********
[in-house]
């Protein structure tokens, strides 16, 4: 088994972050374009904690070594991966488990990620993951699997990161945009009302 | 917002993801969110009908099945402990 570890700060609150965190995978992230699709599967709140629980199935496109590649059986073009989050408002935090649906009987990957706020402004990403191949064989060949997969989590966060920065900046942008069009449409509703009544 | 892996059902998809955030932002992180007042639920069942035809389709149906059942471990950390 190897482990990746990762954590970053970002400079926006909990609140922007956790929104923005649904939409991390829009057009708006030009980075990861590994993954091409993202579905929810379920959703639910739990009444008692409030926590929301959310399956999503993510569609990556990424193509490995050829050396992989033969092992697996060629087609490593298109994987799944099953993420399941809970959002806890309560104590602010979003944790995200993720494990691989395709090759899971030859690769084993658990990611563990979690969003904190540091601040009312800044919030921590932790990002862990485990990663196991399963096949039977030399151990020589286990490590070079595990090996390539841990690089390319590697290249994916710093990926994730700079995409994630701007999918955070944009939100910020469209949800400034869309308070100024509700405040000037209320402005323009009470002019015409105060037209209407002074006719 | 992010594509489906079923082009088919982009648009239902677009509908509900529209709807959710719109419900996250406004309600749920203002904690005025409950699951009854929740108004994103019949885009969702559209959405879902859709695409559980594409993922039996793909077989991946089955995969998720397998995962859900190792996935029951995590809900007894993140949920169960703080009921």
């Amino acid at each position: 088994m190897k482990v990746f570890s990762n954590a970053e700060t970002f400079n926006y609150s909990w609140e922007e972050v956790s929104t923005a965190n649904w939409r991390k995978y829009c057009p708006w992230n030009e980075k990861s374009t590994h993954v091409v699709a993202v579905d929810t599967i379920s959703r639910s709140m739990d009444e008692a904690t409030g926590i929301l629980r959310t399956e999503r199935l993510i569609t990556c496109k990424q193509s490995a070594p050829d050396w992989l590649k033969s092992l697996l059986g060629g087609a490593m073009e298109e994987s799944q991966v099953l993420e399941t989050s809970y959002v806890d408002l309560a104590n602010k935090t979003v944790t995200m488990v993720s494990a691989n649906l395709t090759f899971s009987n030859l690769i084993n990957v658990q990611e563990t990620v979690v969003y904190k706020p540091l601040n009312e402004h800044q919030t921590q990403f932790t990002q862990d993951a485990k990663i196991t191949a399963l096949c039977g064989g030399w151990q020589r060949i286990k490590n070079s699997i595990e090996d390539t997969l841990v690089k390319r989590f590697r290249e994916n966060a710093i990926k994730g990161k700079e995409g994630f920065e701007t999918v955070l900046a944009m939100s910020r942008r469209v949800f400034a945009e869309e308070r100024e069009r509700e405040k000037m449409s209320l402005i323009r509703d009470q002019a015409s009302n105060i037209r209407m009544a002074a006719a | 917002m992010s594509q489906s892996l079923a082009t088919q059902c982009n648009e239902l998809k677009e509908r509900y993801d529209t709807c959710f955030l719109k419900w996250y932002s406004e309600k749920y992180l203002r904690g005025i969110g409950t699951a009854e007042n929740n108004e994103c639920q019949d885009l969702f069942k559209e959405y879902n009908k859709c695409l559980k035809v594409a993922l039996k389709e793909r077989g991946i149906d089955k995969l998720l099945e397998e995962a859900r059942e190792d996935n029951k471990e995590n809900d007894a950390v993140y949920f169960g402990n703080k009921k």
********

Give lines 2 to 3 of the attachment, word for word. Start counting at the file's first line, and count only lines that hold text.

């Protein structure tokens, strides 16, 4: 088994972050374009904690070594991966488990990620993951699997990161945009009302 | 917002993801969110009908099945402990 570890700060609150965190995978992230699709599967709140629980199935496109590649059986073009989050408002935090649906009987990957706020402004990403191949064989060949997969989590966060920065900046942008069009449409509703009544 | 892996059902998809955030932002992180007042639920069942035809389709149906059942471990950390 190897482990990746990762954590970053970002400079926006909990609140922007956790929104923005649904939409991390829009057009708006030009980075990861590994993954091409993202579905929810379920959703639910739990009444008692409030926590929301959310399956999503993510569609990556990424193509490995050829050396992989033969092992697996060629087609490593298109994987799944099953993420399941809970959002806890309560104590602010979003944790995200993720494990691989395709090759899971030859690769084993658990990611563990979690969003904190540091601040009312800044919030921590932790990002862990485990990663196991399963096949039977030399151990020589286990490590070079595990090996390539841990690089390319590697290249994916710093990926994730700079995409994630701007999918955070944009939100910020469209949800400034869309308070100024509700405040000037209320402005323009009470002019015409105060037209209407002074006719 | 992010594509489906079923082009088919982009648009239902677009509908509900529209709807959710719109419900996250406004309600749920203002904690005025409950699951009854929740108004994103019949885009969702559209959405879902859709695409559980594409993922039996793909077989991946089955995969998720397998995962859900190792996935029951995590809900007894993140949920169960703080009921």
């Amino acid at each position: 088994m190897k482990v990746f570890s990762n954590a970053e700060t970002f400079n926006y609150s909990w609140e922007e972050v956790s929104t923005a965190n649904w939409r991390k995978y829009c057009p708006w992230n030009e980075k990861s374009t590994h993954v091409v699709a993202v579905d929810t599967i379920s959703r639910s709140m739990d009444e008692a904690t409030g926590i929301l629980r959310t399956e999503r199935l993510i569609t990556c496109k990424q193509s490995a070594p050829d050396w992989l590649k033969s092992l697996l059986g060629g087609a490593m073009e298109e994987s799944q991966v099953l993420e399941t989050s809970y959002v806890d408002l309560a104590n602010k935090t979003v944790t995200m488990v993720s494990a691989n649906l395709t090759f899971s009987n030859l690769i084993n990957v658990q990611e563990t990620v979690v969003y904190k706020p540091l601040n009312e402004h800044q919030t921590q990403f932790t990002q862990d993951a485990k990663i196991t191949a399963l096949c039977g064989g030399w151990q020589r060949i286990k490590n070079s699997i595990e090996d390539t997969l841990v690089k390319r989590f590697r290249e994916n966060a710093i990926k994730g990161k700079e995409g994630f920065e701007t999918v955070l900046a944009m939100s910020r942008r469209v949800f400034a945009e869309e308070r100024e069009r509700e405040k000037m449409s209320l402005i323009r509703d009470q002019a015409s009302n105060i037209r209407m009544a002074a006719a | 917002m992010s594509q489906s892996l079923a082009t088919q059902c982009n648009e239902l998809k677009e509908r509900y993801d529209t709807c959710f955030l719109k419900w996250y932002s406004e309600k749920y992180l203002r904690g005025i969110g409950t699951a009854e007042n929740n108004e994103c639920q019949d885009l969702f069942k559209e959405y879902n009908k859709c695409l559980k035809v594409a993922l039996k389709e793909r077989g991946i149906d089955k995969l998720l099945e397998e995962a859900r059942e190792d996935n029951k471990e995590n809900d007894a950390v993140y949920f169960g402990n703080k009921k």